From Muscles to Singing - The activity of accessory breathing muscles and thorax movement in classical singing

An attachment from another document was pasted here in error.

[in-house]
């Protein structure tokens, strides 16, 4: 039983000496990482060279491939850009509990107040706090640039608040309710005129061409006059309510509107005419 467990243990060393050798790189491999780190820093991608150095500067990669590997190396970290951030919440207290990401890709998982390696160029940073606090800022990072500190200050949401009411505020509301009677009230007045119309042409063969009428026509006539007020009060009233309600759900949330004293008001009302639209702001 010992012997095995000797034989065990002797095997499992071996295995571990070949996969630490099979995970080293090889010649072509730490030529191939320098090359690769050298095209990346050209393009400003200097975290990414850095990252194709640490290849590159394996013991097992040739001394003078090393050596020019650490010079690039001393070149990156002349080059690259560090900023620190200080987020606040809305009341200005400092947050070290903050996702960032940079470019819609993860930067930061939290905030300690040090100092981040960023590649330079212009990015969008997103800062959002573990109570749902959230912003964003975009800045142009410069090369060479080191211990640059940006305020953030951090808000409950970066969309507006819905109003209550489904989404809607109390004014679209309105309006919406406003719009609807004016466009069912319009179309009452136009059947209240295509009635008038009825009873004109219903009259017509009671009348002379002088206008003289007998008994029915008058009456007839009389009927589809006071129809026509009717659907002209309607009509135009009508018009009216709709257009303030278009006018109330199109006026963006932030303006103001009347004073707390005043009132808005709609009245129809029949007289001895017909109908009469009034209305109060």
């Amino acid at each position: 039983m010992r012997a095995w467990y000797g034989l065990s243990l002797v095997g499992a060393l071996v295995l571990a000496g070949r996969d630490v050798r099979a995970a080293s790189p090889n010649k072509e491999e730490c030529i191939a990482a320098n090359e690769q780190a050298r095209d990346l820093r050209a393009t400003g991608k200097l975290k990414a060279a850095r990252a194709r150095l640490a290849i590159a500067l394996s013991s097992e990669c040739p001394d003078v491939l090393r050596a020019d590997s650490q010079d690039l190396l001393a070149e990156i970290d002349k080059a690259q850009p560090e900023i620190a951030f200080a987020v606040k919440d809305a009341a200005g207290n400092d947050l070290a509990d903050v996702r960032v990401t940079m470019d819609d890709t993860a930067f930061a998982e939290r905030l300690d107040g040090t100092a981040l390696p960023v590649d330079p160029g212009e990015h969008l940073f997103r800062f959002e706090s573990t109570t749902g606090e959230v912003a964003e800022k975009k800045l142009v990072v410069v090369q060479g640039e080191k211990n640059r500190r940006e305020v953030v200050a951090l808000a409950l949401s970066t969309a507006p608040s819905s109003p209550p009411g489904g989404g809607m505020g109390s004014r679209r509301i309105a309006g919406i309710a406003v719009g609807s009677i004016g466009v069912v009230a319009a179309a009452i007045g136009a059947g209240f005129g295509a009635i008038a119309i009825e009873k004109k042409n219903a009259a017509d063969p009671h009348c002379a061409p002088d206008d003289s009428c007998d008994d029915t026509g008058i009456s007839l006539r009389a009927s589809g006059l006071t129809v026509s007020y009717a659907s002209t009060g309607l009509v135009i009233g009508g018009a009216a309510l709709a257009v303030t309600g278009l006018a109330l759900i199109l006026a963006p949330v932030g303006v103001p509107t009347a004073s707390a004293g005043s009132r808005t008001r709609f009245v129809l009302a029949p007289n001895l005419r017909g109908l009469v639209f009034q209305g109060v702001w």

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The overall aim of the present studies was, in selected muscles, to investigate muscle activation levels and muscular patterns in classical singers. Further was these muscles’ relation to thorax movement investigated. Loading levels and respiratory phasing of TR, STM and SC was investigated in vocalization tasks with high and moderate expiration. Further, PN activity was investigated in inhalation and phonation and finally, TR, INT, OBL and RC muscle loading in student and professional singers was examined. Muscle activity was recorded by use of an ambulatory four-channel monitoring system (Physiometer PHY 400, Premed, Norway). TX movement pattern was traced with two strain gauge sensors (RES-117) placed around the upper TX and lower TX . A phasing of upper TR activity to INT and OBL activity was discovered, all muscles supporting the expiration phase. During phonation TR contributes in the compression of the upper TX, thus serving as an accessory muscle of expiration. TR activity is reduced with short breathing cycles and is mostly inactive in simplified speaking tasks During phonation professional opera singers activate the expiratory phased TR, INT, OBL and RC muscles to higher levels than student singers do. STM and SC show correlated activity patterns during inhalation and phonation by classical singers. During demanding singing expiratory phased STM and SC activity peaks produce a counterforce to the compression of upper TX at high pitches. As breathing demands are lowered STM and SC activity are reduced and attain inspiratory phasing. Substantial muscle activity is observed in posterior neck muscles (PN) during inhalation and phonation. EMG biofeedback performed on TR and STM have a secondary effect of lowering EMG activity in PN.
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